Carloz said...

Thanks for your comment.

Anonymous said...
This comment has been removed by a blog administrator.
Carloz said...

Hello Ashiq,

Thanks for your comment. I have never heard anyone in Barcelona say Pakistani's are terrorists.

Que vaya bien amigo,

Carloz

Nam said...

Hello Carloz,

I am Indian and have been living in Barcelona for about a year. I've noticed the same trend you have. I believe that non-latin (South American) immigration on a relatively large scale to Barcelona began in the mid-nineties, after the Olympic Games were held here. I have noticed that in general in Spain, there are more Pakistanis than Indians. In Madrid where I earlier lived there seem to be more Bangladeshis in the Lavapiés area. And traveling around Spain, in other cities such as Valencia, Almería (mainly on the east coast), I’ve also noticed a decent sized Pakistani presence. To me it’s a blessing, being able to eat Indian-ish food and speak a few words of Hindi every now and then which I totally miss. By the way, I write a blog too (http://mibodeguitadelmedio.blogspot.com) and will add your link to mine you being a fellow Barcelona blogger.

Enjoy the city!

Carloz said...

Hola Nam! Thanks for your comment and the url to your blog, which I will post as a link on mine. I hope you enjoy your time in Barcelona! Saludos, Carloz

Anonymous said...

am rashad,
sir carloz please we need more comments in this blog

Carloz said...

OK, I'll try to start wring more -- after the US Presidential election!

Cheers,

Carloz

Anonymous said...

Dear Carloz!

I am Ashiq Hussain again, I left some comments few months ago along with my email and cell number. Since then I have been receiving calls and mails. Now I am tired of such emails and calls and want you to please manage to erase my comments from the page or atleast manage to erase my email and cell number from there. It is my humble request. I just posted a common view point but was not aware of such irritating calls and emails.
Ashiq Hussain

Carloz said...

Hi Ashiq, I am sorry you received irritating messages and calls after including your email and phone number in the comment you left on MArch 10, 2008. In order to delete your email and phone number, I had to delete the whole comment. However, I have copied and pasted your original comment below, minus your contact details, so that your viewpoint is still available to readers. Saludos, Carloz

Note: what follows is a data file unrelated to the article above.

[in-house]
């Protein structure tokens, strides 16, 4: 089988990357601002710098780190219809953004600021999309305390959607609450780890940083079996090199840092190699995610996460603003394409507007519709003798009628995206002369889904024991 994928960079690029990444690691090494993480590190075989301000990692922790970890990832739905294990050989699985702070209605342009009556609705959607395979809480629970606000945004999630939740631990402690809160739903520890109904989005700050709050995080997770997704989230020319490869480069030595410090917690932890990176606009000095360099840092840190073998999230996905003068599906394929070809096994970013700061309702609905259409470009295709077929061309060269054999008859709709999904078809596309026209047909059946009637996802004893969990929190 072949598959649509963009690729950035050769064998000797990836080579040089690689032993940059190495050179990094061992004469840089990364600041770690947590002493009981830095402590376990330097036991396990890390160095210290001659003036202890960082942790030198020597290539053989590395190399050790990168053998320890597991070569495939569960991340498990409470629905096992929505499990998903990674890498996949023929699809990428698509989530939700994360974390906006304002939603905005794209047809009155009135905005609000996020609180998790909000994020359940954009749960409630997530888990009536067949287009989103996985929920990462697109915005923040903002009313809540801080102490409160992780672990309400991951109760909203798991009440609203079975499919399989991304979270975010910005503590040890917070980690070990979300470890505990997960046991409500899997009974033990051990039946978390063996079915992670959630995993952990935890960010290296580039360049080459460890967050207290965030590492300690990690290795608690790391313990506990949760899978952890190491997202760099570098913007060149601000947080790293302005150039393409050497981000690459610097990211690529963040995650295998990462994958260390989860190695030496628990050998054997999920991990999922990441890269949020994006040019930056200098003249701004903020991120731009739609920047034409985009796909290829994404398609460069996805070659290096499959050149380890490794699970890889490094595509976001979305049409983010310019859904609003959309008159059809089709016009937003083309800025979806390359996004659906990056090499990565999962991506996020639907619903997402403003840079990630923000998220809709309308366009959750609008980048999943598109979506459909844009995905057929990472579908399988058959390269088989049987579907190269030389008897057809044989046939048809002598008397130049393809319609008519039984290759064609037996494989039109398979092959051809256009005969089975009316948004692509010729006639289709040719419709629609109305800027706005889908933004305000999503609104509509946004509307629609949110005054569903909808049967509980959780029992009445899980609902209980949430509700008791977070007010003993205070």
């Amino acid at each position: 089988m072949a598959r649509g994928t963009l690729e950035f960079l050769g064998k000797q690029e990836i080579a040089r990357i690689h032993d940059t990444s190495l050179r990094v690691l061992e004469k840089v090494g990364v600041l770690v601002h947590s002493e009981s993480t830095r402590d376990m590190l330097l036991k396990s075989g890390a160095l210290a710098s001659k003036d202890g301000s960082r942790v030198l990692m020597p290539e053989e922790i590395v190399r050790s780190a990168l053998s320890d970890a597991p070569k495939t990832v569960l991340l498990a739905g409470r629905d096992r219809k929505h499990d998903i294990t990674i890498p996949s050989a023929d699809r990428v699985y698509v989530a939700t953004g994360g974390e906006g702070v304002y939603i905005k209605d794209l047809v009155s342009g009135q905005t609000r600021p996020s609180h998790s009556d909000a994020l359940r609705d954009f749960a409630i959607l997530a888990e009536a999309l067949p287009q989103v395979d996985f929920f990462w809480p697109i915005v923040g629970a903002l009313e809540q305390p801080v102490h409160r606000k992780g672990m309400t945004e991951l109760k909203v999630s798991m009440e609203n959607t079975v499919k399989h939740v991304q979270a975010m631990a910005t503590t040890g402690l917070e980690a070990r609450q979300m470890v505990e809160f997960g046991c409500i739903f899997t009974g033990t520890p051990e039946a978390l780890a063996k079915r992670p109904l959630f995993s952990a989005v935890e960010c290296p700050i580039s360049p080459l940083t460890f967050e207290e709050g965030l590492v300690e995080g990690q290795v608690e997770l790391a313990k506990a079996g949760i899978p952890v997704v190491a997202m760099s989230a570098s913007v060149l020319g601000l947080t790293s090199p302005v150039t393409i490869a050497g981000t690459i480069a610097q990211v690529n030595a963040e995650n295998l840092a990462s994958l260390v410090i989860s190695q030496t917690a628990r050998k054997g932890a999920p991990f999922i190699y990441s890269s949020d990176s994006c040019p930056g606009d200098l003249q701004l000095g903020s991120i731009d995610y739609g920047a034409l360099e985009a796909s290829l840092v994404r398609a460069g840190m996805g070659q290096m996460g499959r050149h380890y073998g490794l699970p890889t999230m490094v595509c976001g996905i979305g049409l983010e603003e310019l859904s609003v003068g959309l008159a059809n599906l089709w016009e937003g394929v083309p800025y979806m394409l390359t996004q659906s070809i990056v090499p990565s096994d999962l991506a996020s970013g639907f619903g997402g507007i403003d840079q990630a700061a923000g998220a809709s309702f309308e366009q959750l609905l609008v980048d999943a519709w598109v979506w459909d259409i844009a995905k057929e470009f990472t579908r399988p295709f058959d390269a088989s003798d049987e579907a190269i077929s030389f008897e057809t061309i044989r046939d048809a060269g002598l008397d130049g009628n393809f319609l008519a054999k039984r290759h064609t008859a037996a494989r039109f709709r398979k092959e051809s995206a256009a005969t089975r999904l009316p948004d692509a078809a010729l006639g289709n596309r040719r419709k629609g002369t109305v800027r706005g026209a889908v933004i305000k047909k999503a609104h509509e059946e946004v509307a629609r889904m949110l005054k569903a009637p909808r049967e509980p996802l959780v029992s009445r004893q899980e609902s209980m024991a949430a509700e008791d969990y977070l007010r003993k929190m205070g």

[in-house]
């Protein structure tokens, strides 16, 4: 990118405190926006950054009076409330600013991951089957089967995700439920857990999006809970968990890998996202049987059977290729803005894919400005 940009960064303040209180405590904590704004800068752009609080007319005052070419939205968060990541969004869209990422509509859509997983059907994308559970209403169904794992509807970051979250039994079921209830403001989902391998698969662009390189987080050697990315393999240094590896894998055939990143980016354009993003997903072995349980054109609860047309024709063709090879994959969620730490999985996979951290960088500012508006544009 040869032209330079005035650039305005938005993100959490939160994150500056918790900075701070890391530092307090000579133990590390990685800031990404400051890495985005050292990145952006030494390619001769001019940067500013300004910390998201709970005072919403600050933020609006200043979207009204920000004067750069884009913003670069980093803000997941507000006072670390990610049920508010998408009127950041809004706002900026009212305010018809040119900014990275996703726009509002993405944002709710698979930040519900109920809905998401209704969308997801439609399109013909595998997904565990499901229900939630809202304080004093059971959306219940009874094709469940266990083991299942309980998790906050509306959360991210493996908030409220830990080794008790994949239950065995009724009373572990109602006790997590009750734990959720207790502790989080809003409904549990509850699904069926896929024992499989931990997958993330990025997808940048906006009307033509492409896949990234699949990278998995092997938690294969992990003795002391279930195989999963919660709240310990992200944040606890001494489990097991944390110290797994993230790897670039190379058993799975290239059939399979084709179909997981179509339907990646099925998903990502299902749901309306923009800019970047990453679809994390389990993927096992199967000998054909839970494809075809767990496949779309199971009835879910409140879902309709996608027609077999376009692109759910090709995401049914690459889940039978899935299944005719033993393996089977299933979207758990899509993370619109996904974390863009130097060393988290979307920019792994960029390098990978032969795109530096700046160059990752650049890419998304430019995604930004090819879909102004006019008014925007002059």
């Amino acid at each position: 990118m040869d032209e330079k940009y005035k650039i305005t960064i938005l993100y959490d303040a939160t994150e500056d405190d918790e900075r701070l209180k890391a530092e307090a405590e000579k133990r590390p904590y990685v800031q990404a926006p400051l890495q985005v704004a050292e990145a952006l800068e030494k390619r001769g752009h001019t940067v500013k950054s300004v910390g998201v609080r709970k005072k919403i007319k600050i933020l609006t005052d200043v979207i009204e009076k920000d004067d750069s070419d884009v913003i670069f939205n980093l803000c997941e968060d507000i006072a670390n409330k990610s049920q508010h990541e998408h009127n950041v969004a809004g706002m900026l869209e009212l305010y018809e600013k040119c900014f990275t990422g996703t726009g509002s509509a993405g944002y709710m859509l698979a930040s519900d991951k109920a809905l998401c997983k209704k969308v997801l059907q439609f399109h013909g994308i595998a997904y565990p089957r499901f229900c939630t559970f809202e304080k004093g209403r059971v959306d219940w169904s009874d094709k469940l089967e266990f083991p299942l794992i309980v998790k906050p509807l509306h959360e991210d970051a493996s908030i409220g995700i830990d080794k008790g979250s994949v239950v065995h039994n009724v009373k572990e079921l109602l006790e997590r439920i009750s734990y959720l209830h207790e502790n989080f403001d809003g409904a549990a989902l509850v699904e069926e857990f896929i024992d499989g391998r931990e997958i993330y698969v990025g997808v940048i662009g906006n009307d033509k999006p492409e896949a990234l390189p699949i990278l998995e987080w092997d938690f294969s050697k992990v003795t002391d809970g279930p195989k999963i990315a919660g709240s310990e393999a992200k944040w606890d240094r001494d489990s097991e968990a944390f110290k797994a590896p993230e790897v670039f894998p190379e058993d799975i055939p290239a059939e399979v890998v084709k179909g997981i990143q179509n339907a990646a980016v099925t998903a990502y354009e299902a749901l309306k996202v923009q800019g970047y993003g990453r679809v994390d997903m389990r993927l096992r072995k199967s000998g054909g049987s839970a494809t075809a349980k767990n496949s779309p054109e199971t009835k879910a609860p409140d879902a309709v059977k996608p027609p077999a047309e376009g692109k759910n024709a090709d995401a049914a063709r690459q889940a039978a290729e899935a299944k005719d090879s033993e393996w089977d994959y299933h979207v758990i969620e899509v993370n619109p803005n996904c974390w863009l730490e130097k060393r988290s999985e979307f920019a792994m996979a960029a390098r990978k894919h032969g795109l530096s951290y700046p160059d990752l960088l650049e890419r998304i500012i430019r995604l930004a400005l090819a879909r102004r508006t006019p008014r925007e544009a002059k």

"Dear Carloz! I'm Pakistani living in Sweden and have some friends in Spain. Actually the reason of this big chain of community from Pakistan is due to awarding of papers to illegele person by spanish Govt. You will be surprised that most of the Pakistani living in Spain are Master Degree holders and are working in Spain just as illitrare persons, all persons from Pakistan are so hard working and peacefull and thay have only one intension that is to earn money nothing else. So shouting that Pakistanis have link with terrorist that is totally wrong. Because all men here in Spain have their big families back at home and those families are their dependent. My name is Ashiq Hussain"

Anonymous said...

i was reading all the comments regarding pakistani community, and what i know is that, most people are not well educated, they came to spain to support to earn money so that they can support their families in their home country, and why they choosed spain? the answer to this question is that in european union spain was the only country which was legalising immigrants, so they choosed it as it was not their own choice , as every pakistani who came to spain, had no spanish language skill before arriving here, even i was among them, i learned spanish language when i reached spain, so it was just a new birth, and we had to learn it like a new born.
In every community their are good and bad people. Pakistani people are hardworking but on the other hand keep it in your mind that most people are uneducated and even some people who are educated they are here to make money and for that they mis use their own country people, but its hard truth. I am writing all these lines on my personal experiences, so i dont want to offend anyone.

Anonymous said...

totally agreed with the above statement,,seems story of mine

Anonymous said...